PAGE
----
## Notebook 1.5: Critical Point Coordinates from Equations of State

January 16, 2010This notebook uses Euler’s symbolic math capabilities to derive the critical point pressure, volume, temperature, and compression factor for a van der Waals gas. It then asks students to repeat the calculations for a Dieterici gas.

To use the notebook:

- Download and install the Euler Math Toolbox.
- Cut and paste the code below into a plain text file.
- Save the file with an .en file extension.
- Double-click the file. It should open up in the Toolbox.

All of the notebooks in this series are specifically keyed to Atkins’ Physical Chemistry, 8th edition. Italics mark the items students had to fill in themselves.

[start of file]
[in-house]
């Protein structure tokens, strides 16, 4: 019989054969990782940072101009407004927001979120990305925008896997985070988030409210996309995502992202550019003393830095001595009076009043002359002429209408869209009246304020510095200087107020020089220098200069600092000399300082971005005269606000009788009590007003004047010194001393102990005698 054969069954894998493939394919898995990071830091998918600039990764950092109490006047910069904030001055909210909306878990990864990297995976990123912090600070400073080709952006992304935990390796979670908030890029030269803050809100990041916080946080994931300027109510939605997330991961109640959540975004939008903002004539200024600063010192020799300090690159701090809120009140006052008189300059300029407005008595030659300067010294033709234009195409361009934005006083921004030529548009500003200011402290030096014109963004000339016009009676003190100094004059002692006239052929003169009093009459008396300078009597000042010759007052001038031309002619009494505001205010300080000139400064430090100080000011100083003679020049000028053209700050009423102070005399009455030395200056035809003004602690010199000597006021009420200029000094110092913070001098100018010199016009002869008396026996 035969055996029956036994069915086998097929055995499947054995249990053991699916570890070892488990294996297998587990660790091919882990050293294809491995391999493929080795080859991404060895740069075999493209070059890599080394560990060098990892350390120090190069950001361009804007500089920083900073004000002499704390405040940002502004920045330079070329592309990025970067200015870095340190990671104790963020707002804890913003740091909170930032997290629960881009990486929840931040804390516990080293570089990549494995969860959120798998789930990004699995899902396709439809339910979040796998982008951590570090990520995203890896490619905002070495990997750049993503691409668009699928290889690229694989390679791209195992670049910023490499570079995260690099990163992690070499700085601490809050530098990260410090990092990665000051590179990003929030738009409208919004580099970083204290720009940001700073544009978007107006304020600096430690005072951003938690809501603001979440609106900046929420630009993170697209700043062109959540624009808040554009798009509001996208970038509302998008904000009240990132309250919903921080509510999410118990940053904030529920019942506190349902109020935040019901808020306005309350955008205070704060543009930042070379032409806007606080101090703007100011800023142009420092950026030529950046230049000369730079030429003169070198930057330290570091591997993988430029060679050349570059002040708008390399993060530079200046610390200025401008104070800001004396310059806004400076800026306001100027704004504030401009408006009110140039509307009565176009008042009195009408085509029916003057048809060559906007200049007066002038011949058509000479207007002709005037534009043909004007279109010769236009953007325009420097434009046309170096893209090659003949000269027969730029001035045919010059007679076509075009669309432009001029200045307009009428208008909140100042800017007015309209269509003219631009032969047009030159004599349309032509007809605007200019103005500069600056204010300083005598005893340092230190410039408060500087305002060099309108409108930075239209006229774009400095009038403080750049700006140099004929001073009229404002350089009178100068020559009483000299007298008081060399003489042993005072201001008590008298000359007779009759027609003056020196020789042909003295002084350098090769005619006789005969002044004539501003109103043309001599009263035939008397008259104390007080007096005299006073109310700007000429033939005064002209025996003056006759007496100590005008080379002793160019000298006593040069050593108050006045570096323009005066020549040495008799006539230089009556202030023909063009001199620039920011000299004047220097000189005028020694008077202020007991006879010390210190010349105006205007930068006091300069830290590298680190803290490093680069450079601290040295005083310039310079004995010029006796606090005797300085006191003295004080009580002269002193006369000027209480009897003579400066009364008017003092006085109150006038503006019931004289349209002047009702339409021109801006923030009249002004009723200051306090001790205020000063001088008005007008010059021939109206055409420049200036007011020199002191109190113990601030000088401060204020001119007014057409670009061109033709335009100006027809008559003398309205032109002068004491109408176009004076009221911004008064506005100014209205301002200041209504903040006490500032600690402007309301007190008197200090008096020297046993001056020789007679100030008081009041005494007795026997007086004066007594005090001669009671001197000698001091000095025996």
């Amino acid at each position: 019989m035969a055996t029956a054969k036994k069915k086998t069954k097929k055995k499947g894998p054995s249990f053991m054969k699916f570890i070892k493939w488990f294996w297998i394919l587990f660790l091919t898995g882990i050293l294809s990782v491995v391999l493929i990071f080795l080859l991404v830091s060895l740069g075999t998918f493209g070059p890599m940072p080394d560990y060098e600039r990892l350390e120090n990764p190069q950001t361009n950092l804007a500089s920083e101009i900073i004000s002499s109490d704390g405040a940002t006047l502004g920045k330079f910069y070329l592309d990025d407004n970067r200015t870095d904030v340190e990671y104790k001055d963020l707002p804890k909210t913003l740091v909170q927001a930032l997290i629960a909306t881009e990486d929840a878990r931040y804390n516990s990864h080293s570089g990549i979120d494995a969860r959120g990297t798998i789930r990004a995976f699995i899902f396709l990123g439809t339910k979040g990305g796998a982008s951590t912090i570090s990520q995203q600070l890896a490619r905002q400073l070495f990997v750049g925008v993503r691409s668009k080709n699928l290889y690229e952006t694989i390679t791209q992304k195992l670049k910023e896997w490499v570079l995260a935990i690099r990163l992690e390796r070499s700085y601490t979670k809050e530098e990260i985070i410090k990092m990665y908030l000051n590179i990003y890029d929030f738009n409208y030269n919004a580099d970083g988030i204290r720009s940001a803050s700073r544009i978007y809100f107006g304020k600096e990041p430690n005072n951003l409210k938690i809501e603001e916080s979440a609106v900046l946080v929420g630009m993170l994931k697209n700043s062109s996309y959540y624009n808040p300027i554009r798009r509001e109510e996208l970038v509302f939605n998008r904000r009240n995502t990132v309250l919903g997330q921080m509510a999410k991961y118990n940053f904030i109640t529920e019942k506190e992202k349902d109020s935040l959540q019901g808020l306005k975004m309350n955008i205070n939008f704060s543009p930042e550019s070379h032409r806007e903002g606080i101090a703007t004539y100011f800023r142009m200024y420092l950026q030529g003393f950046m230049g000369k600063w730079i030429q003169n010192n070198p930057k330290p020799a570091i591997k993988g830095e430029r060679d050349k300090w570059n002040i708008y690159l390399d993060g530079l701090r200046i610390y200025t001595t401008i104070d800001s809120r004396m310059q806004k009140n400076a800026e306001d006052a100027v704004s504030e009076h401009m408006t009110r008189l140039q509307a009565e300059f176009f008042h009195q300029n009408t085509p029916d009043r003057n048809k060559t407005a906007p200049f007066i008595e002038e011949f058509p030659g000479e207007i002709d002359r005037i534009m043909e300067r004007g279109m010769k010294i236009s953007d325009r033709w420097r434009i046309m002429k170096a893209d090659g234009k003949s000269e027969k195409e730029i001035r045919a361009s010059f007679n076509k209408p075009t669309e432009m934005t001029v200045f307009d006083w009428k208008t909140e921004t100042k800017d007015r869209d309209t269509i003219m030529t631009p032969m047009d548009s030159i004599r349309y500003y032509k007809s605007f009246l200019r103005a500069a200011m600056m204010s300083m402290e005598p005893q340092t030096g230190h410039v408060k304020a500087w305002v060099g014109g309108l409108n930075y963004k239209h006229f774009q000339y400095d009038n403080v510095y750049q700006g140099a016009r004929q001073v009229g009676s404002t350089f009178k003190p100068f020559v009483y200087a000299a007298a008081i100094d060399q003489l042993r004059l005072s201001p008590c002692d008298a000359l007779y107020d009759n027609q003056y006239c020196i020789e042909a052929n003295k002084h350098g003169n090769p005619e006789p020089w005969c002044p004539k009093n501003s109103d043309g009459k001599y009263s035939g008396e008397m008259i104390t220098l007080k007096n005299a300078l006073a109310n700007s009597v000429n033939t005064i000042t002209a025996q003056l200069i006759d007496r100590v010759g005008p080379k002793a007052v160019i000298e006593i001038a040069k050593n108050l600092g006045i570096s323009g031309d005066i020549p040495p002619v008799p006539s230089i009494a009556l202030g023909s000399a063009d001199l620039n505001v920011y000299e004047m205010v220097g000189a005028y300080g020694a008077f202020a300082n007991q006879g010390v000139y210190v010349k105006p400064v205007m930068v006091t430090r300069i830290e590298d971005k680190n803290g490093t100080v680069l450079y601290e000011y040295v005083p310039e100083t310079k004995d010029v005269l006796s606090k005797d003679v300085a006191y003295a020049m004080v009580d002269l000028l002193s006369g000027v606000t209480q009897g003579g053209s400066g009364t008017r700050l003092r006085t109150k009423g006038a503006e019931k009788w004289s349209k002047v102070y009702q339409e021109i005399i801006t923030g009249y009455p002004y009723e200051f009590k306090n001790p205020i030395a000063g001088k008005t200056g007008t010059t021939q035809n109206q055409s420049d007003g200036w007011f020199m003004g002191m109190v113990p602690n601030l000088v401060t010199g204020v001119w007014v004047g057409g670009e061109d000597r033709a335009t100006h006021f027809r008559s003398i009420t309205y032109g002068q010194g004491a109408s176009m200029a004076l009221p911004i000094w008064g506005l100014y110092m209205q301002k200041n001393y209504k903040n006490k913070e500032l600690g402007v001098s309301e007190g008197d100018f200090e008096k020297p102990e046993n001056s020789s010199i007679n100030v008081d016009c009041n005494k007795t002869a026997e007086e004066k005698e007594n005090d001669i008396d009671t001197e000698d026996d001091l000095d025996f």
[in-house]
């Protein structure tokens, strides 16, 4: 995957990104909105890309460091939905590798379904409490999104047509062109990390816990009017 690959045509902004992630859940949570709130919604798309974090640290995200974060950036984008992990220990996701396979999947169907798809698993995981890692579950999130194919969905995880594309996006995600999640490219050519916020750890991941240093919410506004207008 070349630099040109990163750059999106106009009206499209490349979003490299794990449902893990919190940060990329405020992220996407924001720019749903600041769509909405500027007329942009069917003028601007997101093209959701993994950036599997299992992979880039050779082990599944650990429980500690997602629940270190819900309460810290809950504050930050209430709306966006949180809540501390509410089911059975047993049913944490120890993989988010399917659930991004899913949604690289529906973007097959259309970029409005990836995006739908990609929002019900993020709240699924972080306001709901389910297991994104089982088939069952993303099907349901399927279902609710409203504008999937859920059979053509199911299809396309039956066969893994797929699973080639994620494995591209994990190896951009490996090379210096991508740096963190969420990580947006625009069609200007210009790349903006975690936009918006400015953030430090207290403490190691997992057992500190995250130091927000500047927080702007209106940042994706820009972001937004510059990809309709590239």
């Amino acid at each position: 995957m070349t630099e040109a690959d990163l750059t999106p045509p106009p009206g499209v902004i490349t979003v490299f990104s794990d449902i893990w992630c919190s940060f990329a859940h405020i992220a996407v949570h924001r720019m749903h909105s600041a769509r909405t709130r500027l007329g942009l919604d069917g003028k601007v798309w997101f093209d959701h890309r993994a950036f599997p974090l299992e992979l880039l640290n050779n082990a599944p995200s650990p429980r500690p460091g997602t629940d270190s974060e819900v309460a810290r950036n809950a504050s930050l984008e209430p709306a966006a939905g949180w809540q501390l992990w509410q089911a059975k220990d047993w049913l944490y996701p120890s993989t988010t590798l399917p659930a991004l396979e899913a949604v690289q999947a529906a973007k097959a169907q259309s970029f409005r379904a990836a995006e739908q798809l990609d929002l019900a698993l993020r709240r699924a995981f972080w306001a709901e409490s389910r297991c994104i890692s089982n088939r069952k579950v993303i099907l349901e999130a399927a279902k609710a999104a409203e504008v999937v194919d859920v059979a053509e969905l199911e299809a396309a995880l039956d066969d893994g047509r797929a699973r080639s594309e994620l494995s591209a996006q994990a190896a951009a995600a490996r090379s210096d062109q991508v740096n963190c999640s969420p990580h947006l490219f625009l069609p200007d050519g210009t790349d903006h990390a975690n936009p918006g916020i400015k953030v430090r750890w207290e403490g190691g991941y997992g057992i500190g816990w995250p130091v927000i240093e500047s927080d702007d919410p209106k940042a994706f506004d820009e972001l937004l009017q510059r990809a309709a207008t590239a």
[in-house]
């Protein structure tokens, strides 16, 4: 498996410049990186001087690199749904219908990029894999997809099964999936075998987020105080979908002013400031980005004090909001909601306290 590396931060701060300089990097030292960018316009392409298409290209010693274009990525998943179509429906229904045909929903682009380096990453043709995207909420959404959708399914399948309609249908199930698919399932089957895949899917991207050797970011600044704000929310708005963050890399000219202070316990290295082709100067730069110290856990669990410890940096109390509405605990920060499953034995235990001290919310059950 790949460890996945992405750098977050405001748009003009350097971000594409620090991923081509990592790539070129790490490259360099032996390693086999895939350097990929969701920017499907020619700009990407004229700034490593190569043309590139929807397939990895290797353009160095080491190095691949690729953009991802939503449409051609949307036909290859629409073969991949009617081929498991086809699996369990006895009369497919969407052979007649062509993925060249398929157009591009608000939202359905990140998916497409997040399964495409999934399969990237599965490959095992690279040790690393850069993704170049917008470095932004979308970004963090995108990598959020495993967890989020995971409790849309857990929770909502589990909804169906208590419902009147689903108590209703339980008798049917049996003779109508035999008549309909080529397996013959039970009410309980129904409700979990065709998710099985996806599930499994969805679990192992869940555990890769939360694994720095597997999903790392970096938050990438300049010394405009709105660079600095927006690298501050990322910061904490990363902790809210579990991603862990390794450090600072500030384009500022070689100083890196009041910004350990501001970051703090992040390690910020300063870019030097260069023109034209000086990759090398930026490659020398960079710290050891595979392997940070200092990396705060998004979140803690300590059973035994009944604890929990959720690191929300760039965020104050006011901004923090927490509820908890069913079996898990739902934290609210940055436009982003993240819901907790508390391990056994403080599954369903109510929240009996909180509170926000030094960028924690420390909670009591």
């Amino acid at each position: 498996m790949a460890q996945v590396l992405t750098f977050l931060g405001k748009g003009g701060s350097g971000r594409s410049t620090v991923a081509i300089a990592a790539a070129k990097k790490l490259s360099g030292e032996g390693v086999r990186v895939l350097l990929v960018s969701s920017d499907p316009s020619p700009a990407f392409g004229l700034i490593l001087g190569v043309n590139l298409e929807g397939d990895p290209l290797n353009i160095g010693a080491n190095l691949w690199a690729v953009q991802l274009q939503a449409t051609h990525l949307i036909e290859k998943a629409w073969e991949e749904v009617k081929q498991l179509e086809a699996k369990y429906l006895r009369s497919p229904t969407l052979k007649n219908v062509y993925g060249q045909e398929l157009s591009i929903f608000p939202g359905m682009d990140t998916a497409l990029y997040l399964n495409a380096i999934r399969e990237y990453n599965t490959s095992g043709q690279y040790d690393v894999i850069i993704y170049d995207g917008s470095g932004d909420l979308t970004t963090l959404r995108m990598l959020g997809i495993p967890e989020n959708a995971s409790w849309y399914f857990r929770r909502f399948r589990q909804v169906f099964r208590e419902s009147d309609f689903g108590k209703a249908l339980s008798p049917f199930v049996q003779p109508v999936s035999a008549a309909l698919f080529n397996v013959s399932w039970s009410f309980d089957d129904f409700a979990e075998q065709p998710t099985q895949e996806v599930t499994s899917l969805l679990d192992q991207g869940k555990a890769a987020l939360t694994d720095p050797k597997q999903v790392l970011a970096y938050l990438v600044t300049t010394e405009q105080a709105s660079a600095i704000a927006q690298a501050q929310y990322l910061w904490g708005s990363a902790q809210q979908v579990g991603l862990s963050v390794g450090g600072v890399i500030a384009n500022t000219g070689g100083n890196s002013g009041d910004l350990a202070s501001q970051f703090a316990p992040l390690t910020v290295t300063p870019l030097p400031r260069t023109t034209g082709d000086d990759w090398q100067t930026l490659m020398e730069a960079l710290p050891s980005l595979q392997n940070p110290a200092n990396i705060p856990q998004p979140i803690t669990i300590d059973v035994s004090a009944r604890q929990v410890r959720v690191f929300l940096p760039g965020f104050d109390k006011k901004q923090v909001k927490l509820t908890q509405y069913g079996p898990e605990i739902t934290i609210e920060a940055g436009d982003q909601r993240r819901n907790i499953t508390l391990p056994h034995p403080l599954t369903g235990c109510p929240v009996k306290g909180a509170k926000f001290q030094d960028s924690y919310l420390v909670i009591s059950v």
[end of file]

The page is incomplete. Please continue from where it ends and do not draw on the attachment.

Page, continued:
------------------------------------snip here----------------------- Notebook 1.5: Calculating Critical Point Coordinates from Equations of State % % In this notebook, we'll use Euler's symbolic math capabilities to % derive the critical point pressure, volume, % temperature, and compression factor for a van der Waals gas. You'll % then repeat the calculations yourself for a Dieterici gas. % % We saw in the last notebook that Euler calls a separate package % called Maxima to do symbolic math. % When you want numerical answers, use Euler; but if you want to % solve or manipulate equations, send your commands to % Maxima by typing a colon (':') after the prompt. % % Here is the van der Waals equation, in Maxima: >: P : R*T/(V-b)-a/V^2 R T a ----- - -- V - b 2 V % % Notice that Maxima uses a colon rather than an equals sign to set % variables. Notice also that the result is symbolic, rather than % numerical, so you don't have to assign numbers to R, T, a, etc. as % you must from a regular Euler prompt. % % Maxima doesn't simplify expressions automatically. You have to be % explicit about how you want an expression 'simplified'. For example, % you can remove parent % Maxima can differentiate expressions with the diff(expr,x) function, % where expr is the expression and x is the variable you want to % differentiate. Let's calculate the first derivative of P with respect % to V, and call it dPdV: % >: dPdV : diff(P,V) 2 a R T --- - -------- 3 2 V (V - b) % % Call the second derivative d2PdV2: % >: d2PdV2 : diff(dPdV,V) 2 R T 6 a -------- - --- 3 4 (V - b) V % % We could have calculated the second derivative more simply as % >: diff(P,V,2) 2 R T 6 a -------- - --- 3 4 (V - b) V % % where the third argument to diff is the order of the derivative. % % Now let's calculate the temperature and volume of a van der Waals % gas at the critical point, using Maxima's solve function. % The first argument of solve is an array of equations to solve. % The second argument is an array of unknowns to solve for. % % >: solve([dPdV=0,d2PdV2=0],[T,V]) 8 a [[T = 0, V = b], [T = ------, V = 3 b]] 27 b R % % We could also have typed % >: solve([diff(P,V)=0, diff(P,V,2)=0], [T, V]) % % for the same result. We can't put P into the array of unknowns, % because we've assigned an expression to P already. % % Notice that there are two solutions- one at absolute zero, where all % of the volume is taken up by the molecules- and the "real" critical % point. Let's call the second solution "criticalpoint": >: criticalpoint : %[2] 8 a [T = ------, V = 3 b] 27 b R % % The % alone means "the last thing calculated in Maxima". The last % thing was an array, and we are selecting the second element with the % bracketed 2. % % We can now use Maxima's "at" function to calculate the coordinates % of the critical point. The at function's first argument is the % variable we want to solve for; the second argument is an array of % equations that hold at the point where the solution exists. % >: Pc : at(P,criticalpoint) a ----- 2 27 b >: Tc : at(T,criticalpoint) 8 a ------ 27 b R >: Vc : at(V,criticalpoint) 3 b % % Finally, we calculate Zc, the compressibility factor at the critical % point: % >: Zc : Pc*Vc/(R*Tc) 3 - 8 % % ----------------------------------------------------------------- % In the space below, derive expressions for Pc, Vc, Tc, and Zc for % a Dieterici gas. You can check your results against Table 1.7 in % Atkins. % % We'll clear all the variables above using 'reset': >reset;>: P : R*T*exp(-a/(R*T*V))/(V-b) a - ----- R T V R T %e ------------- V - b >: dPdV : diff(P,V) a a - ----- - ----- R T V R T V a %e R T %e ----------- - ------------- 2 2 V (V - b) (V - b) >: d2PdV2 : diff(dPdV, V) a a a a - ----- - ----- - ----- - ----- R T V 2 R T V R T V R T V 2 a %e a %e 2 a %e 2 R T %e - ------------- + -------------- - ------------- + --------------- 3 4 2 2 3 V (V - b) R T V (V - b) V (V - b) (V - b) >: solve([dPdV=0,d2PdV2=0],[T,V]) a [[T = 0, V = b], [T = -----, V = 2 b]] 4 b R >: criticalpoint : %[2] a [T = -----, V = 2 b] 4 b R >: Pc : at(P,criticalpoint) - 2 %e a ------- 2 4 b >: Tc : at(T,criticalpoint) a ----- 4 b R >: Vc : at(V,criticalpoint) 2 b >: Zc : Pc*Vc/(R*Tc) - 2 2 %e% % Is Zc for the Dieterici equation different than Zc for the van der % Waals eqution? Which is closer to the experimental values of Zc given % in your text? %>3/8 0.375 >2*%e^-2 0.2706705664732 % ANSWER: The experimental values in Table 1.5 range from 0.27 to about % 0.31; The Dieterici equation clearly gives more realistic results than % the van der Waals equation.------------------------------------snip here----------------

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